Annulment is a frequently misunderstood legal concept, because popular culture and religion have presented differing and often inaccurate views of what an annulment is in terms of family law.
This article focuses only on civil annulments, not religious annulments, which can only be granted by a church or clergy member and have no legal effect on marital status as far as the state is concerned.
Annulments and divorces are similar in the sense that they make a determination about marital status. But the vital difference between them is that divorce ends an existing, valid marriage, whereas annulment simply declares that what everyone thought was a marriage was never actually a marriage at all. In the eyes of the law, an annulled marriage never really existed.
Alaska is slightly different from other states. Alaska does not have an official court action called "annulment of marriage." However, you can ask a judge to declare that your marriage is "void," which has a very similar effect. A "void marriage" was never valid from the outset because the parties didn't have the capacity (legal ability) to enter into a marriage.
The difference between a void marriage and an annulled marriage is subtle. Once a spouse goes to court and a judge says that a marriage is annulled, it becomes void—it's as though the marriage never existed (also known as a "legal nullity"). But a void marriage has no legal effect regardless of whether you go to court. There is no legal foundation for a void marriage.
There are seven distinct situations when you can ask an Alaska court to declare your marriage void:
Keep in mind that if you continued to live with your spouse after any one of the following situations, the judge will not issue a legal order saying your marriage is void. Instead, you'll have to pursue a divorce:
Alaska doesn't have any forms you can use to ask a judge to declare your marriage void. You'll need to consult with an attorney to find out how to draft the forms. Alaska does have attorneys who provide "unbundled legal services," which are partial or limited-scope legal services at a discounted rate. For instance, you might be able to hire an attorney to draft the paperwork for you and set up your court date, then you might choose to represent yourself at the hearing. The official Alaska courts website also maintains a listing of free or low-cost lawyers who may be able to help.
If you're thinking about asking a judge to declare your marriage void, it's a good idea to talk to a lawyer first. In addition to the custodial and child support issues you'll face if you have kids, there could be very serious financial ramifications for you, because the court only divides assets and debts in the case of a divorce or separation.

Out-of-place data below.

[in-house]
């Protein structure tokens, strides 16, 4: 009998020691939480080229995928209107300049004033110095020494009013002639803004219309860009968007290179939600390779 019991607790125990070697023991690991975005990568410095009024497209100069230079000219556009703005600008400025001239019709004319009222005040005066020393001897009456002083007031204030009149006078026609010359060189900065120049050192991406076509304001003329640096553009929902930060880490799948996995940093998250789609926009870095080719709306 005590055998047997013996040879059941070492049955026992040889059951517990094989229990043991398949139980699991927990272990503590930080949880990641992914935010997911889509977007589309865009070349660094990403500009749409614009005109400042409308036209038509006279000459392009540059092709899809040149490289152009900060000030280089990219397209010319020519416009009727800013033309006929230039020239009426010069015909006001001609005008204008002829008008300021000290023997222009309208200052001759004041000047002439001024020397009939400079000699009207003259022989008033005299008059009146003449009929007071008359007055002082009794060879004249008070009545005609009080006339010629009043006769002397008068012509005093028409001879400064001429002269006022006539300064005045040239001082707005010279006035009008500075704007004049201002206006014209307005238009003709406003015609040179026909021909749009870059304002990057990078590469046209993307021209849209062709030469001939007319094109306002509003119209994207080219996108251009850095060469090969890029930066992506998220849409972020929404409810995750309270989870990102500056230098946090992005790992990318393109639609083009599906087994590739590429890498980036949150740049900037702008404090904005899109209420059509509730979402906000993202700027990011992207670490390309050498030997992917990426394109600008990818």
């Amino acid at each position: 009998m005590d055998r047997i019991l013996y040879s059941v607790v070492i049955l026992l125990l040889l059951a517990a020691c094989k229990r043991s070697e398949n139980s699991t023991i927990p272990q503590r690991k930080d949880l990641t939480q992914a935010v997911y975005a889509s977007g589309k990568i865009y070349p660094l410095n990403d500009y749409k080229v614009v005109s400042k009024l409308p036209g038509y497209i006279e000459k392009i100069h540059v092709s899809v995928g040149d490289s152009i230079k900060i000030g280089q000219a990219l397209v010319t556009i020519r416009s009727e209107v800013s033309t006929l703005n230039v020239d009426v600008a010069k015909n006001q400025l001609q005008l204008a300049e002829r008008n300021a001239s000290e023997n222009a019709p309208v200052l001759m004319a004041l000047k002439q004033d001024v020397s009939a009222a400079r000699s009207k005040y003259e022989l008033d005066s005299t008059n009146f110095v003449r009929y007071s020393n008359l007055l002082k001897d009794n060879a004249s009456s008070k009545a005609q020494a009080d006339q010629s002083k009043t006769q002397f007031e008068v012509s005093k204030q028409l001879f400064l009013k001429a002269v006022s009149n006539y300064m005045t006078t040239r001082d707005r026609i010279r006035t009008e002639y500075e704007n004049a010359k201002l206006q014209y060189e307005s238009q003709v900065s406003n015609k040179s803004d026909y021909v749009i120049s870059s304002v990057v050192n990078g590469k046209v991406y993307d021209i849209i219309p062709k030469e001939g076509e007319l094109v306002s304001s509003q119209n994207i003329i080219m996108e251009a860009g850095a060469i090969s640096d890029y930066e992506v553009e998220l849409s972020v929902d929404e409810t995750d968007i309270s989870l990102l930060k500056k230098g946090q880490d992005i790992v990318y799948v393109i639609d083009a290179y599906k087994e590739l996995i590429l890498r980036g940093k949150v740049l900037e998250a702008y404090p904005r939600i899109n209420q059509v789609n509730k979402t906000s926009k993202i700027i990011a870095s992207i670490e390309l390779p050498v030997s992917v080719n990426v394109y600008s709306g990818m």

Something else to keep in mind is that if you ask the court to declare your marriage void, your spouse has the right to bring a separate action asking the judge to declare the marriage valid. The court will hear all the testimony, read the laws and the paperwork, and issue a decision.
The "plaintiff" (person asking that the judge declare the marriage void) must be a resident of the state of Alaska before bringing the action.
Some people worry that if their marriage is declared void, the paternity of their children will be called into question. This is technically true. Because a void marriage has no validity, the children born of the "marriage" are illegitimate and it's as though they were born to single parents. However, this is really a technical distinction without much of a practical impact, because Alaska law provides that children of divorced, married, or unmarried parents are entitled to the same rights, protection, and financial support.
The Alaska court that hears the void or valid marriage case will make sure to determine parentage and enter custody and child support orders, or refer them to another court. If you have children, make sure to discuss this issue with an attorney.
Because a void marriage is legally viewed as never having been valid, an Alaska court doesn't have statutory authority to award alimony or divide property or debts as part of the family case. The logic behind this is that there cannot be a marital estate if there wasn't a valid marriage. The marital estate is instead divided in divorce cases, where a marriage is ending.
The Alaska Courts have an extensive online web presence with a wealth of information. The legal research page contains links to a wide variety of legal resources, including a legal dictionary, the Alaska statutes, and legal aid societies.